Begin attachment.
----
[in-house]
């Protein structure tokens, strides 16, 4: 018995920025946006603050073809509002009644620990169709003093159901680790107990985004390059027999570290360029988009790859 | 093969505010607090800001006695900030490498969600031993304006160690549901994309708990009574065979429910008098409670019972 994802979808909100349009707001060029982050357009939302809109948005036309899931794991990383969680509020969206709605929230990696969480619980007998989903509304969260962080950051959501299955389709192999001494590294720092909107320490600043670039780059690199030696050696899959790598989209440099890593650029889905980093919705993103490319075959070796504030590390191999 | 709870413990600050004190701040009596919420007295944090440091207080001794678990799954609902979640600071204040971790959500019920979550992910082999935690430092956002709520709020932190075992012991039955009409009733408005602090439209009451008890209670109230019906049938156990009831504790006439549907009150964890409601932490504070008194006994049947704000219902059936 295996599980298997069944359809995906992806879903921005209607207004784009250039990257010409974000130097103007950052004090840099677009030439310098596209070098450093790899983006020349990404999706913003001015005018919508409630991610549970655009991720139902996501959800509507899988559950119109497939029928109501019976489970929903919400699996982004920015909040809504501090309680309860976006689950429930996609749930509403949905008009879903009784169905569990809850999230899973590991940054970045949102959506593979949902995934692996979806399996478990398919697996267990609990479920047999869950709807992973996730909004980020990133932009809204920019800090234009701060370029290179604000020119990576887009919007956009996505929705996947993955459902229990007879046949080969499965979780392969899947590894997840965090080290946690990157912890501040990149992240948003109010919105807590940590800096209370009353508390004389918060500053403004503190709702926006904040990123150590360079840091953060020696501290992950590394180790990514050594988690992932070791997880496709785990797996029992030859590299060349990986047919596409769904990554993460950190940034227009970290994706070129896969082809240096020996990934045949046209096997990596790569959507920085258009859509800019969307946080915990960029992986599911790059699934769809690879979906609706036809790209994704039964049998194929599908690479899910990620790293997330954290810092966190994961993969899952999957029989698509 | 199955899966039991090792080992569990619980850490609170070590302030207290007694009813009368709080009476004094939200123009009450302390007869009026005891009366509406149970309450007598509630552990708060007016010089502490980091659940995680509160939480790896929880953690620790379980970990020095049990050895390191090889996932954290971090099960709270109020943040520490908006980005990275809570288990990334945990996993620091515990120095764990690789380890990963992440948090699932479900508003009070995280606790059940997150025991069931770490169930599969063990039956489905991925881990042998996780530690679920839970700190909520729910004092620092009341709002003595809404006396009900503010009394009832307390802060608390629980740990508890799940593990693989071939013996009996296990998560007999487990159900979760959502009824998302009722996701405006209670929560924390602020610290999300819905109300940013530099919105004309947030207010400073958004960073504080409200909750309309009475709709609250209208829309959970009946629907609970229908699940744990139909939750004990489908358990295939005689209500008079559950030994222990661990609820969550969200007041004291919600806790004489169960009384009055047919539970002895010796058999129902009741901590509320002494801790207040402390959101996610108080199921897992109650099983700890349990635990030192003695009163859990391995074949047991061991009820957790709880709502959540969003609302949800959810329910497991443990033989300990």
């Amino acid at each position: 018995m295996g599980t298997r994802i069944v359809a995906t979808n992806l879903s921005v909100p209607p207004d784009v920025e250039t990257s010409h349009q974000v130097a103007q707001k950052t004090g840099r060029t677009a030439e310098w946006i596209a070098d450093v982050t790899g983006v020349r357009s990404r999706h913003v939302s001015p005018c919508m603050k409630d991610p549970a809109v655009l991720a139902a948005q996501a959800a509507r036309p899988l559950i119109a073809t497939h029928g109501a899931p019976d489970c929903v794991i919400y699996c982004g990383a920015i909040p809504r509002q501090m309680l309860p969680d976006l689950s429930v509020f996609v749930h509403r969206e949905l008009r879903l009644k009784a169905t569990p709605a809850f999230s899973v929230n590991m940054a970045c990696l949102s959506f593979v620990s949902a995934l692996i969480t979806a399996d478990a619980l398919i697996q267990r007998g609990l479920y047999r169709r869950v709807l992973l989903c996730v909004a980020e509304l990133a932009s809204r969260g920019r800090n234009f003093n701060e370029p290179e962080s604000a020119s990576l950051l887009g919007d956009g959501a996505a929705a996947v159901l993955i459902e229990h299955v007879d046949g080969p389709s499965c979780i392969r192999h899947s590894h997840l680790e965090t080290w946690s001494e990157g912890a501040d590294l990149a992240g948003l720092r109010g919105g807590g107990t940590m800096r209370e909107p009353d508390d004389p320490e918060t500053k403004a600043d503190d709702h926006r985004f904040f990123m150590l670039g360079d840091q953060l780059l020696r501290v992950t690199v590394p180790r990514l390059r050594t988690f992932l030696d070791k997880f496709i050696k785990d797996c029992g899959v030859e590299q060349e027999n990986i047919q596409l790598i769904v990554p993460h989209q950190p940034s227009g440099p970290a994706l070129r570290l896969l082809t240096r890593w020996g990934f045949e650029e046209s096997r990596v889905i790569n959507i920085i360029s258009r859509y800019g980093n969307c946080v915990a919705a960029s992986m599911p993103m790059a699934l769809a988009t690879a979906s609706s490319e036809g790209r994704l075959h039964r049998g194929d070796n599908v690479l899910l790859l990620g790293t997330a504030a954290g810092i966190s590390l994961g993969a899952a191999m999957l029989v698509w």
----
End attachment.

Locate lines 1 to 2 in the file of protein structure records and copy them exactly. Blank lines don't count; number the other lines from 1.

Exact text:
[in-house]
């Protein structure tokens, strides 16, 4: 018995920025946006603050073809509002009644620990169709003093159901680790107990985004390059027999570290360029988009790859 | 093969505010607090800001006695900030490498969600031993304006160690549901994309708990009574065979429910008098409670019972 994802979808909100349009707001060029982050357009939302809109948005036309899931794991990383969680509020969206709605929230990696969480619980007998989903509304969260962080950051959501299955389709192999001494590294720092909107320490600043670039780059690199030696050696899959790598989209440099890593650029889905980093919705993103490319075959070796504030590390191999 | 709870413990600050004190701040009596919420007295944090440091207080001794678990799954609902979640600071204040971790959500019920979550992910082999935690430092956002709520709020932190075992012991039955009409009733408005602090439209009451008890209670109230019906049938156990009831504790006439549907009150964890409601932490504070008194006994049947704000219902059936 295996599980298997069944359809995906992806879903921005209607207004784009250039990257010409974000130097103007950052004090840099677009030439310098596209070098450093790899983006020349990404999706913003001015005018919508409630991610549970655009991720139902996501959800509507899988559950119109497939029928109501019976489970929903919400699996982004920015909040809504501090309680309860976006689950429930996609749930509403949905008009879903009784169905569990809850999230899973590991940054970045949102959506593979949902995934692996979806399996478990398919697996267990609990479920047999869950709807992973996730909004980020990133932009809204920019800090234009701060370029290179604000020119990576887009919007956009996505929705996947993955459902229990007879046949080969499965979780392969899947590894997840965090080290946690990157912890501040990149992240948003109010919105807590940590800096209370009353508390004389918060500053403004503190709702926006904040990123150590360079840091953060020696501290992950590394180790990514050594988690992932070791997880496709785990797996029992030859590299060349990986047919596409769904990554993460950190940034227009970290994706070129896969082809240096020996990934045949046209096997990596790569959507920085258009859509800019969307946080915990960029992986599911790059699934769809690879979906609706036809790209994704039964049998194929599908690479899910990620790293997330954290810092966190994961993969899952999957029989698509 | 199955899966039991090792080992569990619980850490609170070590302030207290007694009813009368709080009476004094939200123009009450302390007869009026005891009366509406149970309450007598509630552990708060007016010089502490980091659940995680509160939480790896929880953690620790379980970990020095049990050895390191090889996932954290971090099960709270109020943040520490908006980005990275809570288990990334945990996993620091515990120095764990690789380890990963992440948090699932479900508003009070995280606790059940997150025991069931770490169930599969063990039956489905991925881990042998996780530690679920839970700190909520729910004092620092009341709002003595809404006396009900503010009394009832307390802060608390629980740990508890799940593990693989071939013996009996296990998560007999487990159900979760959502009824998302009722996701405006209670929560924390602020610290999300819905109300940013530099919105004309947030207010400073958004960073504080409200909750309309009475709709609250209208829309959970009946629907609970229908699940744990139909939750004990489908358990295939005689209500008079559950030994222990661990609820969550969200007041004291919600806790004489169960009384009055047919539970002895010796058999129902009741901590509320002494801790207040402390959101996610108080199921897992109650099983700890349990635990030192003695009163859990391995074949047991061991009820957790709880709502959540969003609302949800959810329910497991443990033989300990």